Relief with the head of a griffin

Early Imperial Period
about A.D. 51–52 or later

Catalogue Raisonné

Sculpture in Stone (MFA), no. 237.


Height: 24 cm (9 7/16 in.)

Accession Number


Medium or Technique

Marble, rough Greek from the northern islands or western Asia Minor

Not On View


The Ancient World



The relief is broken on all edges, and the surfaces are rather worn.
This head is of the type of griffin most often found in imperial architectural carving and, later, on the ends of large sarcophagi.
Since the head was drawn by Pierre Jacques of Rheims with the Signifer fragment (MFA 59.336) in the Piazza Sciarra in 1577, it probably also derived from the same monument, perhaps the Arch of Claudius.


1562, probably excavated at the Piazza di Sciarra, Rome; 1576, recorded at the Piazza di Sciarra by Pierre Jacques [see note 1] and later dispersed [see note 2]. Possibly in a British private collection (Duke of Buccleuch?) [see note 3]. 1952, sold by Spink and Son, London, to Peter Wilson of Sotheby’s, London [see note 4]. 1959, sold by J. J. Klejman (dealer; b. 1906 – d. 1995), New York, to Cornelius C. Vermeule, III (b. 1925 – d. 2008), Boston; 1959, sold by Cornelius Vermeule to the MFA for $1275 [see note 5]. (Accession Date: June 9, 1959)

[1] Salomon Reinach, L’album de Pierre Jacques, Sculpteur de Reims, Dessiné à Rome de 1572 à 1577 (Paris, 1902), pl. 29. On the history of excavations at this site, see A. A. Barrett, “Claudius’ British Victory Arch in Rome,” Britannia 22 (1991), pp. 1-19, esp. pp. 4-5.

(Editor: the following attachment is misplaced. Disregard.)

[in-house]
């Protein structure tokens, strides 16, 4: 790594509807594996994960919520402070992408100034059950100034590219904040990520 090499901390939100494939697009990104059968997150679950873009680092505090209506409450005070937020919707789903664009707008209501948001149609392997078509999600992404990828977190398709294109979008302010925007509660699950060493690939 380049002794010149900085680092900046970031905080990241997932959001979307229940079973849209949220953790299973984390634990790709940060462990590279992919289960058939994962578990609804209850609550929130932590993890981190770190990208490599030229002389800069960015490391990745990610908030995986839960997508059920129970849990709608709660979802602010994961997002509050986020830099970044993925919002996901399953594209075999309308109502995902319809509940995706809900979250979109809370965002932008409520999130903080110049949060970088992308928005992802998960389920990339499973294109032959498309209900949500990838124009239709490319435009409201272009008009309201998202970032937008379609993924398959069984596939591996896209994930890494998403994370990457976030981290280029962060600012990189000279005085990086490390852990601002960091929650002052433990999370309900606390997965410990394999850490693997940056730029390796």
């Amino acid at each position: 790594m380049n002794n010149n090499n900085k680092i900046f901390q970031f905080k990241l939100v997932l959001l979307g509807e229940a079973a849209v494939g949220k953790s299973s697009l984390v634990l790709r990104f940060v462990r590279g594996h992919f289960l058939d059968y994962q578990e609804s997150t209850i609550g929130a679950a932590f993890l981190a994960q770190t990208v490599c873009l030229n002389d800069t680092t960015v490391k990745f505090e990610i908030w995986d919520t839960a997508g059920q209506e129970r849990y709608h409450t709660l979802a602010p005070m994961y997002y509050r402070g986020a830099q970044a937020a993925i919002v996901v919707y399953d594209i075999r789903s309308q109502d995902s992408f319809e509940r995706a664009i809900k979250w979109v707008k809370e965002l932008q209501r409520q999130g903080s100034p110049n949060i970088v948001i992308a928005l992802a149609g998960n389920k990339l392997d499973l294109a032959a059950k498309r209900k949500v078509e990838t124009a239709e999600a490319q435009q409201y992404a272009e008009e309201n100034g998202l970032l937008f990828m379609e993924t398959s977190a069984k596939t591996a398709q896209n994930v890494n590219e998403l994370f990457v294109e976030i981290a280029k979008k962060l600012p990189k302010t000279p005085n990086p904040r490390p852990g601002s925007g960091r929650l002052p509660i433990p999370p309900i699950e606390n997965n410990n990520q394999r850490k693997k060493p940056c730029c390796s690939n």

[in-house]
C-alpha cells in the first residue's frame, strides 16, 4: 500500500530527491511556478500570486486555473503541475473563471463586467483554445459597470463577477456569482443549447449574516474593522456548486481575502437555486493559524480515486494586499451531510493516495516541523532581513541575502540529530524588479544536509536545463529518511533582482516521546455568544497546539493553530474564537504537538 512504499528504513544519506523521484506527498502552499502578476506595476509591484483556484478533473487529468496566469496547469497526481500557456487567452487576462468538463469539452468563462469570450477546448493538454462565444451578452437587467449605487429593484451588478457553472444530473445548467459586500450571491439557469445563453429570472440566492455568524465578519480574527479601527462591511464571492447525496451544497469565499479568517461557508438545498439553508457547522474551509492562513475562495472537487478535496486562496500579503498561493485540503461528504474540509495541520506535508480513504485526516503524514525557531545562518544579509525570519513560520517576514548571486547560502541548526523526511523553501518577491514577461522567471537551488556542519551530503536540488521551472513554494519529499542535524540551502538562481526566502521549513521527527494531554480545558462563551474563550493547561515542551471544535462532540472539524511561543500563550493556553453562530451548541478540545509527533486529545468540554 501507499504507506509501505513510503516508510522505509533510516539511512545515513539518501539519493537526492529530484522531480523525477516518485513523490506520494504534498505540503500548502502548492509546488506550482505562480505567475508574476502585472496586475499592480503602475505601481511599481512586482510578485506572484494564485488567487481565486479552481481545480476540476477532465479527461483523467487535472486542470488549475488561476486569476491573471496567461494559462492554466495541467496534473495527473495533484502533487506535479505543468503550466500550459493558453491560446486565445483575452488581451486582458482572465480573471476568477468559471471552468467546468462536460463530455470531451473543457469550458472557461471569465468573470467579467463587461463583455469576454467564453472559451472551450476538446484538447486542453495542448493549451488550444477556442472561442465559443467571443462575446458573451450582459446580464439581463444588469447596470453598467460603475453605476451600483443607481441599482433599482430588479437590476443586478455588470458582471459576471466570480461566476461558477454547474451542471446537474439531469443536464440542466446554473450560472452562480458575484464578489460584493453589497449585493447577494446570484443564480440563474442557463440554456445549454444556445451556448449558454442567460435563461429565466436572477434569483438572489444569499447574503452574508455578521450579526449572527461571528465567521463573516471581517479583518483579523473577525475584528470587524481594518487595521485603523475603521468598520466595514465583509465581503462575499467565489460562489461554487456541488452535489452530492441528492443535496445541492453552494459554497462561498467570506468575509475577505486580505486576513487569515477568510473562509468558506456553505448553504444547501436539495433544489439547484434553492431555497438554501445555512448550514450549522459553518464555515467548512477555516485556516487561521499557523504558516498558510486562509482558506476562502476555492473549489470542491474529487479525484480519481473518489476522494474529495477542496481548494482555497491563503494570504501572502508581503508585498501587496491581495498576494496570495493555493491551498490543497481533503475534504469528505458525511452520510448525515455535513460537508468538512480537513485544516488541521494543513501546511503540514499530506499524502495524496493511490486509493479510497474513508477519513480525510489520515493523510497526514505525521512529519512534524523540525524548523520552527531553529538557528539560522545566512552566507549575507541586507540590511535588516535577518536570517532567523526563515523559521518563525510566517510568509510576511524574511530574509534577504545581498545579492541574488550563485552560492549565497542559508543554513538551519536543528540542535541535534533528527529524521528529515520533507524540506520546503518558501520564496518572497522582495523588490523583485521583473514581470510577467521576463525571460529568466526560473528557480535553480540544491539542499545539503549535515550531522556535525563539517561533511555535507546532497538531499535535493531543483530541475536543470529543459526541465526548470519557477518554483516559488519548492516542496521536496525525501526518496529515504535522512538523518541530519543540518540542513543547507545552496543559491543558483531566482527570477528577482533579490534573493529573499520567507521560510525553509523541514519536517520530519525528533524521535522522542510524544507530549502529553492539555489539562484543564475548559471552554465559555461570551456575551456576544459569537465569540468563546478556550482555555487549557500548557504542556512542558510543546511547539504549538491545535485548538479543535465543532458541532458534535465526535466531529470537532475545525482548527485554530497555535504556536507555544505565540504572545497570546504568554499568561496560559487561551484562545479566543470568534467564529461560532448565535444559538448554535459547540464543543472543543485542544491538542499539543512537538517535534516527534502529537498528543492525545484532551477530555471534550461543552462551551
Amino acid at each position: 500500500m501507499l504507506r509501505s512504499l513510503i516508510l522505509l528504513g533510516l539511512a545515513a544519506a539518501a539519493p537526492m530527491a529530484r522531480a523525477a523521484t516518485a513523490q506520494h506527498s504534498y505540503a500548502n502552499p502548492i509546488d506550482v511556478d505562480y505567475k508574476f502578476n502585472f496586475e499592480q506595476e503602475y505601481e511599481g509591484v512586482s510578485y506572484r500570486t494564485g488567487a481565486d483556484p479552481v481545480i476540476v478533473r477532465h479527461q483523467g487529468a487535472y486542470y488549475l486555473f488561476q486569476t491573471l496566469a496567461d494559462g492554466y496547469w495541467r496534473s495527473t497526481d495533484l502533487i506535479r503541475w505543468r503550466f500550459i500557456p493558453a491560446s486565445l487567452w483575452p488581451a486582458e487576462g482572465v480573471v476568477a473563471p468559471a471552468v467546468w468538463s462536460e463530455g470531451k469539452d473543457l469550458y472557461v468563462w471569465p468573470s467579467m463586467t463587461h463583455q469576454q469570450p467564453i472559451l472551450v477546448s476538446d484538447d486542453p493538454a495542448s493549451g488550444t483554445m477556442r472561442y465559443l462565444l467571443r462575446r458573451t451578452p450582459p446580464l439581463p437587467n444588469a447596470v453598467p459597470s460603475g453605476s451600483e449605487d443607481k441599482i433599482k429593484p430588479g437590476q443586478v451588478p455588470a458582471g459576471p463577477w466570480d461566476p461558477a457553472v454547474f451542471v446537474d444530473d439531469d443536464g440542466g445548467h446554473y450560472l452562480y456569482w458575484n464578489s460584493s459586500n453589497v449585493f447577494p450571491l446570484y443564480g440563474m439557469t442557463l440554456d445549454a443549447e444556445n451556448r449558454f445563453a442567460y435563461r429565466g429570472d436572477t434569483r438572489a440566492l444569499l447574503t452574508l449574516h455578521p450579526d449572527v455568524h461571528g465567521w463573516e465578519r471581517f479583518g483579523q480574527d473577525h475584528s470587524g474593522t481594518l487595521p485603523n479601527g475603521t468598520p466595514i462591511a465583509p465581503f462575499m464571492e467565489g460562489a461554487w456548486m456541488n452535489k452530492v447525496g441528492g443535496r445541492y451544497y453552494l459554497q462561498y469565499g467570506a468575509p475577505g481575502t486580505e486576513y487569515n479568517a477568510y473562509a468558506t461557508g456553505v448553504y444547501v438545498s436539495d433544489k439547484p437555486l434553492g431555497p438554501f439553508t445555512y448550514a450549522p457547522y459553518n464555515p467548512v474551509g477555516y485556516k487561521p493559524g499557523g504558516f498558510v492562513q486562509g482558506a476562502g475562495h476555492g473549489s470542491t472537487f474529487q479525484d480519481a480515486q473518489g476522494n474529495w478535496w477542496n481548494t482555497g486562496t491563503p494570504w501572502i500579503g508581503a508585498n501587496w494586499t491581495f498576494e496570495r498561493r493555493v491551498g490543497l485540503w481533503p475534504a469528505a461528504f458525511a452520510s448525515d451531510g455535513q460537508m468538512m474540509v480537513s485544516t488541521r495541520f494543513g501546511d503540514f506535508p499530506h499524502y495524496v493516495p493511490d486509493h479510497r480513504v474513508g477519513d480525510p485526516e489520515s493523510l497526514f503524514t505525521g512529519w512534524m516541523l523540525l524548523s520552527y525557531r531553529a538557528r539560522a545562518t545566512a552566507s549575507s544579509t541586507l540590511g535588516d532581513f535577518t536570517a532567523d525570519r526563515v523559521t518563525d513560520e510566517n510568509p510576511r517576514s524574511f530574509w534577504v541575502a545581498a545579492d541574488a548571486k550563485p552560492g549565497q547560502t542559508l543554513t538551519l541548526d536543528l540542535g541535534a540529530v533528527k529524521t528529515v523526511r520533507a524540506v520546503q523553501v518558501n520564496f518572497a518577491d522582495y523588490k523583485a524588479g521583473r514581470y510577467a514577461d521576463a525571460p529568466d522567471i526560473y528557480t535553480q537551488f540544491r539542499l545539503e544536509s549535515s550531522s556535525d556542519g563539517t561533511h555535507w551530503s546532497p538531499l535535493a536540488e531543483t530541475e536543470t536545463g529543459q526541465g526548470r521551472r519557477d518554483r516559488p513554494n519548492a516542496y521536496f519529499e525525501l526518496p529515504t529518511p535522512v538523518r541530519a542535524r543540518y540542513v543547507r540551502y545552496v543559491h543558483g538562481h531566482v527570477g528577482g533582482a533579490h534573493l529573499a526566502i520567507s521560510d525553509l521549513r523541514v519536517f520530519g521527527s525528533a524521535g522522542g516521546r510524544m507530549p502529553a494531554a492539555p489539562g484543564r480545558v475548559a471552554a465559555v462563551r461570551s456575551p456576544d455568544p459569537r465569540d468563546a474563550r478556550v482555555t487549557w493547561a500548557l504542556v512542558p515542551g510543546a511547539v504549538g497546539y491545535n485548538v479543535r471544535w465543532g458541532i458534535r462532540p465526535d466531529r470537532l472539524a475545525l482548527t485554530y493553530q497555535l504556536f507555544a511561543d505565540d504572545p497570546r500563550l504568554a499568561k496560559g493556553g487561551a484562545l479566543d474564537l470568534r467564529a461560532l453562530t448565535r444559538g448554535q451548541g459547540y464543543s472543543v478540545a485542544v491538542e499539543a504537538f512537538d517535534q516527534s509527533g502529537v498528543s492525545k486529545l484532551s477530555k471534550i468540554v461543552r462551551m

[2] According to the account of Flaminio Vacca, many of the reliefs found were sold to Giovanni Giorgio Cesarini, and the rest (some 136 carts full) were purchased by Vacca himself. See “Notes on Roman Historical Sculptures,” Papers of the British School at Rome 3 (1906), pp. 220-221, which suggests that the sculptures drawn by Jacques “may not have been acquired by the Cesarini.”

[3] See C. C. Vermeule and M. B. Comstock, Sculpture in Stone (MFA Boston, 1976), p. 147, cat. no. 237. According to Cornelius Vermeule at the time of the acquisition, he had first seen the relief in London in 1952 and it was "from a British country house."

[4] According to Cornelius Vermeule at the time of the sculpture's acquisition.

[5] This was the price paid for MFA accession nos. 59.336 and 59.337.

Credit Line

Charles Amos Cummings Bequest Fund